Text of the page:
Have you always wanted to launch a business? If you’re waiting out the pandemic before moving forward, you’re not alone. It’s true that fewer businesses are started during periods of economic uncertainty, but postponing the launch of your business could mean missing out on certain advantages, including low interest rates, affordable equipment, access to a large pool of talented job seekers, and increased consumer demand for innovation. Some of the most iconic businesses were launched during recessions! As it turns out, the pandemic is a great opportunity for prospective entrepreneurs.
Of course, launching a business in this economic climate can be a little scary. We want to help you overcome any reservations you have about getting started. Keep reading for tips from Oasis Consulting Group to help you make the most of your investment money as you launch your big venture.
Launching a Business is More Affordable
Thanks to the economic downturn, launching a business today is more affordable than in recent years. For example, low interest rates on loans will make it easier for you to purchase business property, acquire equipment, and hire employees. At the same time, consumers are more mindful about supporting small businesses right now, so the pandemic could help you compete with bigger, more established brands.
While it may be more affordable to launch a business during a pandemic, economic uncertainty necessitates careful budgeting and planning. You don’t want to be left scrambling if your loan rates increase. By carefully tracking your business finances, you can effectively manage your cash flow and set aside money for emergencies. With the help of accounting software, you can easily and regularly generate a profit and loss statement without spending too much time on manual entry. In turn, you’ll always have up-to-date details on your revenue, expenses, and profits (or losses) over a specific time period so you can make informed business decisions.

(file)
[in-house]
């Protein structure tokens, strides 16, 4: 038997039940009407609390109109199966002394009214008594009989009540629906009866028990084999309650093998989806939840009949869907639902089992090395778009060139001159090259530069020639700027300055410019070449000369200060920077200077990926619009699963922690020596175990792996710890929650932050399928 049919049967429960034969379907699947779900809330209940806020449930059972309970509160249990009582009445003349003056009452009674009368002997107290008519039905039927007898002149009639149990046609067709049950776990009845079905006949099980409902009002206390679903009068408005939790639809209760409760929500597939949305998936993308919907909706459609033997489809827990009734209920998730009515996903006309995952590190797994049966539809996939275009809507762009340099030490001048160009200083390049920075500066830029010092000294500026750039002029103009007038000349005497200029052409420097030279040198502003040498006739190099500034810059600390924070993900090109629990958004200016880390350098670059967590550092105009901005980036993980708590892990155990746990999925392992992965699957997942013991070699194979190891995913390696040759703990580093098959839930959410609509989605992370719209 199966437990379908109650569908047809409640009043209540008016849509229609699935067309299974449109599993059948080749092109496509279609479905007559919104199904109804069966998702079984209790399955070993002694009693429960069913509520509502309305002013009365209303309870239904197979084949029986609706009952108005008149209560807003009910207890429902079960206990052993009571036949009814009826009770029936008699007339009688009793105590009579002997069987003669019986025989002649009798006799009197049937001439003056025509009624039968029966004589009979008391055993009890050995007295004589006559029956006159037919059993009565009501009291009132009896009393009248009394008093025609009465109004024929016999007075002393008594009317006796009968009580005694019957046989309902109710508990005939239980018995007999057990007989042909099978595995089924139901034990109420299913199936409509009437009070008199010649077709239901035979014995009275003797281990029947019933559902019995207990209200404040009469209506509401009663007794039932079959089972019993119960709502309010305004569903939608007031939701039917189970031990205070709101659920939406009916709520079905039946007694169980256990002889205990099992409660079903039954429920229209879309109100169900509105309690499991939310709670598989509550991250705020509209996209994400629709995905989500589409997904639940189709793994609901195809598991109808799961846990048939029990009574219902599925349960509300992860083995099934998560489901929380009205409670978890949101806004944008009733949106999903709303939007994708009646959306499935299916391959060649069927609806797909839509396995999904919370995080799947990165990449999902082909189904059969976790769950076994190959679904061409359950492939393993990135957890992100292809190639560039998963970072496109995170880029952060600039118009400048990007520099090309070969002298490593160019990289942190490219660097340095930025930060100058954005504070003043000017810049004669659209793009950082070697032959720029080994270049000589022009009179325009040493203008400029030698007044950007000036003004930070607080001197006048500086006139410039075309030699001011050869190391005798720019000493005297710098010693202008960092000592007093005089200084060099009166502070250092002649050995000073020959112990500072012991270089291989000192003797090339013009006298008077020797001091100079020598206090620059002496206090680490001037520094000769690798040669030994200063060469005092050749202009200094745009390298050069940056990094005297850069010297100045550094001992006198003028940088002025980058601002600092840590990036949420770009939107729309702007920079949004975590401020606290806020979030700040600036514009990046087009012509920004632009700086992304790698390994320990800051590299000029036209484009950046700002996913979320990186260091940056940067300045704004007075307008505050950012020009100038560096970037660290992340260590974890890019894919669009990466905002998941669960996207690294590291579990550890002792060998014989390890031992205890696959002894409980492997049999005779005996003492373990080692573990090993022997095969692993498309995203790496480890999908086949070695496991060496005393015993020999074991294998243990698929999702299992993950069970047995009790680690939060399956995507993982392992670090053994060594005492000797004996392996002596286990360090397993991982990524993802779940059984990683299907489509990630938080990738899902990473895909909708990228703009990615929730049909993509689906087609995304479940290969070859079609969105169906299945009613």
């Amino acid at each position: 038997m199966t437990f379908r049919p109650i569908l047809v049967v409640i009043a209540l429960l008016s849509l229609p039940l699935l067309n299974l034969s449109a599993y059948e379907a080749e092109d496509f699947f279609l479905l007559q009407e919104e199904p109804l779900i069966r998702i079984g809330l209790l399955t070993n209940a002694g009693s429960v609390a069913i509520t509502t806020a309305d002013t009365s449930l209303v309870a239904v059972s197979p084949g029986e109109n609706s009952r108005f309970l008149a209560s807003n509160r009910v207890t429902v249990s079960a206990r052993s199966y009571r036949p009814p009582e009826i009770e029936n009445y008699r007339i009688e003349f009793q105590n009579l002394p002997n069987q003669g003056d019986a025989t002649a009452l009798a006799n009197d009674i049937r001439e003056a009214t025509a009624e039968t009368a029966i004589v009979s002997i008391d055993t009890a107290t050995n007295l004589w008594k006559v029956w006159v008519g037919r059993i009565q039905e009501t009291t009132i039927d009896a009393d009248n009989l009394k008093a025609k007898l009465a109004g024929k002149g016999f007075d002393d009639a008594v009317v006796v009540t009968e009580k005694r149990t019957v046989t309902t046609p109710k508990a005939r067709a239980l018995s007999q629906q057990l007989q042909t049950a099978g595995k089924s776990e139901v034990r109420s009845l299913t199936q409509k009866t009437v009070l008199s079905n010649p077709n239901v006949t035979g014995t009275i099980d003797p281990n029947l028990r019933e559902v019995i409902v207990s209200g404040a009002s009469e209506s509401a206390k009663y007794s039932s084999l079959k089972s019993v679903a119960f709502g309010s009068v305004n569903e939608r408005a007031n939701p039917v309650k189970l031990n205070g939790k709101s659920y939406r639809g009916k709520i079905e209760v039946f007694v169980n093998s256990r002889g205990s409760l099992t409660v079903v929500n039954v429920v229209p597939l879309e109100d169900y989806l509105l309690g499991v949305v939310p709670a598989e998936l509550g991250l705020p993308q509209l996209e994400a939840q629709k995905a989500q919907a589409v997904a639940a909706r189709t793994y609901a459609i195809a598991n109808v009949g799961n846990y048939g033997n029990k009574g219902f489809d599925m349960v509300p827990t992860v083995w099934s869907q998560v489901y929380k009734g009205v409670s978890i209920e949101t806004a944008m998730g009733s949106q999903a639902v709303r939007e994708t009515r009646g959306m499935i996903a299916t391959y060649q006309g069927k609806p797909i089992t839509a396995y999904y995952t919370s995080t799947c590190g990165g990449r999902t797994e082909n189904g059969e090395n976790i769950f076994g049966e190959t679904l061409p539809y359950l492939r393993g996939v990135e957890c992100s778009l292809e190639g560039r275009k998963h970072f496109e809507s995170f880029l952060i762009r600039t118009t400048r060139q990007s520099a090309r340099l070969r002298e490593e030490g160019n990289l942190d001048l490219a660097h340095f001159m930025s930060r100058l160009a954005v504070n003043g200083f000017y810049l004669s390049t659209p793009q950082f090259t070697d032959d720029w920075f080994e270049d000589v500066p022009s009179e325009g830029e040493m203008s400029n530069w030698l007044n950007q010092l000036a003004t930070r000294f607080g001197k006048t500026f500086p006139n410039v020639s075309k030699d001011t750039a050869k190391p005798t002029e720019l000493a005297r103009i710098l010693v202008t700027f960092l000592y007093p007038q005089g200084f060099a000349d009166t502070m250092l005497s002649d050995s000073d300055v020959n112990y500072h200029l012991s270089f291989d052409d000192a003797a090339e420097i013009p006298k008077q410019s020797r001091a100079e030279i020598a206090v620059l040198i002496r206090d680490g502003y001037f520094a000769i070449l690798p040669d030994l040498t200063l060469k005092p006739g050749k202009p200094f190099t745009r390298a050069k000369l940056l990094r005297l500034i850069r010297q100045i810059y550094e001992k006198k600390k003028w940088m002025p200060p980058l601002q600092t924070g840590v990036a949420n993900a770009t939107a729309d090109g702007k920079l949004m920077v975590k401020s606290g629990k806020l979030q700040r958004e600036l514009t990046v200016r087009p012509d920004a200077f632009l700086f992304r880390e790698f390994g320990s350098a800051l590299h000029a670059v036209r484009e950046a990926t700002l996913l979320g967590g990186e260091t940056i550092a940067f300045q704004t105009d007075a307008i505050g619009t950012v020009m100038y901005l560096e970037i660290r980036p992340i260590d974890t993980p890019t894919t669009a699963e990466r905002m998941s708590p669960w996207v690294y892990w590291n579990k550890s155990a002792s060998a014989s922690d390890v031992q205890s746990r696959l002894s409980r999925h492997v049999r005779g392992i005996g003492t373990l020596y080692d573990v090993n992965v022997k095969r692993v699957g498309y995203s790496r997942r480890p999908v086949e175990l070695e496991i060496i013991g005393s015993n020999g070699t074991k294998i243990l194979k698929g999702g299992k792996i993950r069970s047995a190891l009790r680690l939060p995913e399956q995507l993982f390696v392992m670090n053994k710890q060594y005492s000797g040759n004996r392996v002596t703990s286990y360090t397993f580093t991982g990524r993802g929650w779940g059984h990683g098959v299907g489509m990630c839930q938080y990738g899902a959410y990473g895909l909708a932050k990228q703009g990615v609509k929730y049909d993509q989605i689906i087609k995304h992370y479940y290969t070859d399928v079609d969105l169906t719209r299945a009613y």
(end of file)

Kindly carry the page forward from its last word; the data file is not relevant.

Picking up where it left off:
Booming Industries to Explore
It’s clear that the coronavirus crisis has hurt certain industries, like hospitality and tourism, but it has also increased demand for startups in other spaces. From cleaning services to video conferencing tools, the pandemic has helped many niche businesses reach a much wider audience. Think stylish face masks, business sanitization, employee medical screening, zero-contact delivery services, and tools that facilitate remote work. The best part? It’s not too late to get in on these great opportunities.
Opportunities for Innovation
During the past year, innovation has snowballed across several industries. The pandemic has sparked innovation in areas that have never seen so much attention, like at-home fitness, cybersecurity, home-based entertainment, and remote work. Regulations have also changed to encourage social distancing while reducing the impact on consumers and businesses. State liquor laws, for example, have been relaxed to reduce the economic blow on restaurants by allowing alcohol delivery and pickup. Regulatory changes like these are making it easier for businesses to innovate.
Launching in a Downturn Increases Resilience
Another benefit of launching your business during this crisis is that you’ll be well-prepared for adverse economic events that crop up in the future. Businesses that get their start in an economic downturn tend to be more resilient. You will already have experience with budgeting, connecting with cash-strapped consumers, adapting to regulatory changes, and managing your cash flow during periods of loss. Take note of the lessons you learn so you can build up your durability for the long-run.
Although the pandemic might not seem like the best time to start a business, there are many great reasons to move forward with your venture during this difficult time. Businesses that launch now will enjoy some significant long-term growth possibilities, so don’t miss out.
Are you ready to get started but need support running your business? The experts at Oasis Consulting Group can ensure your small business thrives during and after the pandemic.